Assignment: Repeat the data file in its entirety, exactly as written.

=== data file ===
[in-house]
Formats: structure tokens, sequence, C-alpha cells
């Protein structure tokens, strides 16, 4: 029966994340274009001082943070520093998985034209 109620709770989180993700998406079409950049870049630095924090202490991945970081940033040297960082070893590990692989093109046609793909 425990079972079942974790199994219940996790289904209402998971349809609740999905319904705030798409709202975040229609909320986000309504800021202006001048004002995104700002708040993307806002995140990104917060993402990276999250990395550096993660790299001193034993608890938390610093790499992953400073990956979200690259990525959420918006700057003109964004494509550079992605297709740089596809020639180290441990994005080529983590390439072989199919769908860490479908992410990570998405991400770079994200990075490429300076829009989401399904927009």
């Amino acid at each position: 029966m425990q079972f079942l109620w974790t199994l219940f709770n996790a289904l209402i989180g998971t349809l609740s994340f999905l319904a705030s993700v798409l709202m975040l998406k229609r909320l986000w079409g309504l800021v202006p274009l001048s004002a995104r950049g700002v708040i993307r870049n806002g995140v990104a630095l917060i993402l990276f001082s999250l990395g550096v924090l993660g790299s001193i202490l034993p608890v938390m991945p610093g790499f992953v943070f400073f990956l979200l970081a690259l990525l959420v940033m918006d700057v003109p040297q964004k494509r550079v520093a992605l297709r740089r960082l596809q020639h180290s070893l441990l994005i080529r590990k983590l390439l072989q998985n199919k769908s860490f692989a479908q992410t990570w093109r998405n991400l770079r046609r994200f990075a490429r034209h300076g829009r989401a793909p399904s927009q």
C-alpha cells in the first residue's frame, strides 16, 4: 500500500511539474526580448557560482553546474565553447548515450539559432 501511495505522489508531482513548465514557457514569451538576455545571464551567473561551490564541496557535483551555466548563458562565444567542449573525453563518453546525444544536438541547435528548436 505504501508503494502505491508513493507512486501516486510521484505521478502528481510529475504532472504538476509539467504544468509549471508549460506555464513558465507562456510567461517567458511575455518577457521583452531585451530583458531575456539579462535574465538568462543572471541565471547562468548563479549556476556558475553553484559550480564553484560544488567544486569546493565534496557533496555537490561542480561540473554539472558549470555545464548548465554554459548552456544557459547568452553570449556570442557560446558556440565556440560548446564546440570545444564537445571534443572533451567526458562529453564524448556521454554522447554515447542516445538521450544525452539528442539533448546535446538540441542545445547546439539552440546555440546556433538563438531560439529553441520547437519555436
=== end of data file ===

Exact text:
[in-house]
Formats: structure tokens, sequence, C-alpha cells
């Protein structure tokens, strides 16, 4: 029966994340274009001082943070520093998985034209 109620709770989180993700998406079409950049870049630095924090202490991945970081940033040297960082070893590990692989093109046609793909 425990079972079942974790199994219940996790289904209402998971349809609740999905319904705030798409709202975040229609909320986000309504800021202006001048004002995104700002708040993307806002995140990104917060993402990276999250990395550096993660790299001193034993608890938390610093790499992953400073990956979200690259990525959420918006700057003109964004494509550079992605297709740089596809020639180290441990994005080529983590390439072989199919769908860490479908992410990570998405991400770079994200990075490429300076829009989401399904927009």
């Amino acid at each position: 029966m425990q079972f079942l109620w974790t199994l219940f709770n996790a289904l209402i989180g998971t349809l609740s994340f999905l319904a705030s993700v798409l709202m975040l998406k229609r909320l986000w079409g309504l800021v202006p274009l001048s004002a995104r950049g700002v708040i993307r870049n806002g995140v990104a630095l917060i993402l990276f001082s999250l990395g550096v924090l993660g790299s001193i202490l034993p608890v938390m991945p610093g790499f992953v943070f400073f990956l979200l970081a690259l990525l959420v940033m918006d700057v003109p040297q964004k494509r550079v520093a992605l297709r740089r960082l596809q020639h180290s070893l441990l994005i080529r590990k983590l390439l072989q998985n199919k769908s860490f692989a479908q992410t990570w093109r998405n991400l770079r046609r994200f990075a490429r034209h300076g829009r989401a793909p399904s927009q």
C-alpha cells in the first residue's frame, strides 16, 4: 500500500511539474526580448557560482553546474565553447548515450539559432 501511495505522489508531482513548465514557457514569451538576455545571464551567473561551490564541496557535483551555466548563458562565444567542449573525453563518453546525444544536438541547435528548436 505504501508503494502505491508513493507512486501516486510521484505521478502528481510529475504532472504538476509539467504544468509549471508549460506555464513558465507562456510567461517567458511575455518577457521583452531585451530583458531575456539579462535574465538568462543572471541565471547562468548563479549556476556558475553553484559550480564553484560544488567544486569546493565534496557533496555537490561542480561540473554539472558549470555545464548548465554554459548552456544557459547568452553570449556570442557560446558556440565556440560548446564546440570545444564537445571534443572533451567526458562529453564524448556521454554522447554515447542516445538521450544525452539528442539533448546535446538540441542545445547546439539552440546555440546556433538563438531560439529553441520547437519555436